June 3, 2010
-- by Dave Johnson
In Does Washington care about unemployment? economist Brad DeLong asks the question,
In 1983, Ronald Reagan's Washington regarded high unemployment as a national emergency. Today, with unemployment kissing 10 percent, Barack Obama's Washington scarcely seems perturbed. Why?
In 1983, when unemployment hit 10.5%, Washington was in a panic and it was considered a "genuine national emergency." Unemployment is just about as high today. But, DeLong points out, "Yet, unlike 1983, there is no sense of urgency in Washington. ... Instead, deliberations within the Federal Open Market Committee appear preoccupied with how best to apply the brakes."
He says that D.C. insiders he knows tell him to calm down, that things are getting better. He thinks the problem is something else.
But whenever I wander the halls of Washington these days, I can’t help but think that something else is going on—that a deep and wide gulf has grown between the economic hardships of Americans and the seeming incomprehension, or indifference, of courtiers in the imperial city.
Have decades of widening wealth inequality created a chattering class of reporters, pundits and lobbyists who’ve lost their connection to mainstream America? Has the collapse of the union movement removed not only labor’s political muscle but its beating heart from the consciousness of the powerful? Has this recession, which has reduced hiring more than it has increased layoffs, left the kind of people who converse with the powerful in Washington secure in their jobs and thus communicating calm while the unemployed are engulfed in panic? Are we passively watching an unrepresented underclass of the long-term unemployed created before our eyes?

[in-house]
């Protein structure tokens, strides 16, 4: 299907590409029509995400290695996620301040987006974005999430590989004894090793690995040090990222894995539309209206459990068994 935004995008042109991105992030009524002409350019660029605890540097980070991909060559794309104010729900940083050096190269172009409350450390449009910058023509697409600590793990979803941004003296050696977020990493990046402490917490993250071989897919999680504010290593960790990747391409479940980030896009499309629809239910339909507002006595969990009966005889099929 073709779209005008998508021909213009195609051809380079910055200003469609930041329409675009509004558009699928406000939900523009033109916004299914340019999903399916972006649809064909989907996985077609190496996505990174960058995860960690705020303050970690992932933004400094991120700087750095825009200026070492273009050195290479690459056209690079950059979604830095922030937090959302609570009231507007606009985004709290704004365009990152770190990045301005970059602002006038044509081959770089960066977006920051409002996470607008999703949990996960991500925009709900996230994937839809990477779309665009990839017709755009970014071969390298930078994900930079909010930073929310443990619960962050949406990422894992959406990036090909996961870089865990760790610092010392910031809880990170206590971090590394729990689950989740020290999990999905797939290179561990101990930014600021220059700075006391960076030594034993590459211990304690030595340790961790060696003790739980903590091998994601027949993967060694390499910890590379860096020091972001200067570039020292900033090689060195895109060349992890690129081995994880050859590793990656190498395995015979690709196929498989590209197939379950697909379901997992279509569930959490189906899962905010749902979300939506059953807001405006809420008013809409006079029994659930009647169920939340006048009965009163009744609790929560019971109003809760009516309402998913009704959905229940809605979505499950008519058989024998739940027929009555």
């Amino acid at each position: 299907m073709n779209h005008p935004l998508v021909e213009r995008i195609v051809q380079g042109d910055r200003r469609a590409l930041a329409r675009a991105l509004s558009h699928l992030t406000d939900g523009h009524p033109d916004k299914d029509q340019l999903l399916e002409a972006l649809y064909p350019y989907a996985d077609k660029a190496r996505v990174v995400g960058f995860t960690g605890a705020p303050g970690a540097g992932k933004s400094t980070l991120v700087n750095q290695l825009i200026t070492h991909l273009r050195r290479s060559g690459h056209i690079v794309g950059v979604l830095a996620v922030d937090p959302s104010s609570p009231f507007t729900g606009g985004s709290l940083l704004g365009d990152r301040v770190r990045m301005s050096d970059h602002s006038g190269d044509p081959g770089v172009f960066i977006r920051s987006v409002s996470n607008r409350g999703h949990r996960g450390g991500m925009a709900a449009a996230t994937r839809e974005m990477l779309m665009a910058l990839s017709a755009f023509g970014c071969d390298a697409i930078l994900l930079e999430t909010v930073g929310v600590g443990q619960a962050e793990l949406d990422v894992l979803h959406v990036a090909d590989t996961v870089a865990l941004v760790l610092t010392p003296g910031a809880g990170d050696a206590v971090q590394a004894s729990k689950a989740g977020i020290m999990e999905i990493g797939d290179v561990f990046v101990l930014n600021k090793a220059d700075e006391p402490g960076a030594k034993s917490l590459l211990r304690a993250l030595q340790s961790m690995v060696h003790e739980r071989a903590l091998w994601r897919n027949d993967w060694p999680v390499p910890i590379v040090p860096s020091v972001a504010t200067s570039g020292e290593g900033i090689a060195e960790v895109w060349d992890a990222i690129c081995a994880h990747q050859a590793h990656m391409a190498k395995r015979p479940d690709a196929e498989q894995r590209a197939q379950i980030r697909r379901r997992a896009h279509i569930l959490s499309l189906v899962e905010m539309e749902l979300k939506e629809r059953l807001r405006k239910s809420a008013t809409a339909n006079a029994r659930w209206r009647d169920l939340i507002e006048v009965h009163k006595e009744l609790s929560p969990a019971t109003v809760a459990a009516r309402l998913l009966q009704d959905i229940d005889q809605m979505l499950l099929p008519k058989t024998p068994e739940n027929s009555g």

The price of Treasury bonds is up, which means demand is high -- and that investors are not-at-all worried about our deficit. But D.C. is focused on reducing the deficit. This reflects more concern for the interests of the wealthy of Wall Street than of the working people on Main Street. This division is similar to the division between those who wanted more money circulating in the 1890, and were calling for us to move from a gold standard to a bimetal gold/silver standard so there could be more money circulating.
If they dare to come out in the open field and defend the gold standard as a good thing, we shall fight them to the uttermost, having behind us the producing masses of the nation and the world. Having behind us the commercial interests and the laboring interests and all the toiling masses, we shall answer their demands for a gold standard by saying to them, you shall not press down upon the brow of labor this crown of thorns. You shall not crucify mankind upon a cross of gold.
But crucifying the jobless on cross of stock certificates is OK?
The way to reduce the deficits is invest in the economy and to get people working again.
Posted by Dave Johnson at June 3, 2010 1:23 PM
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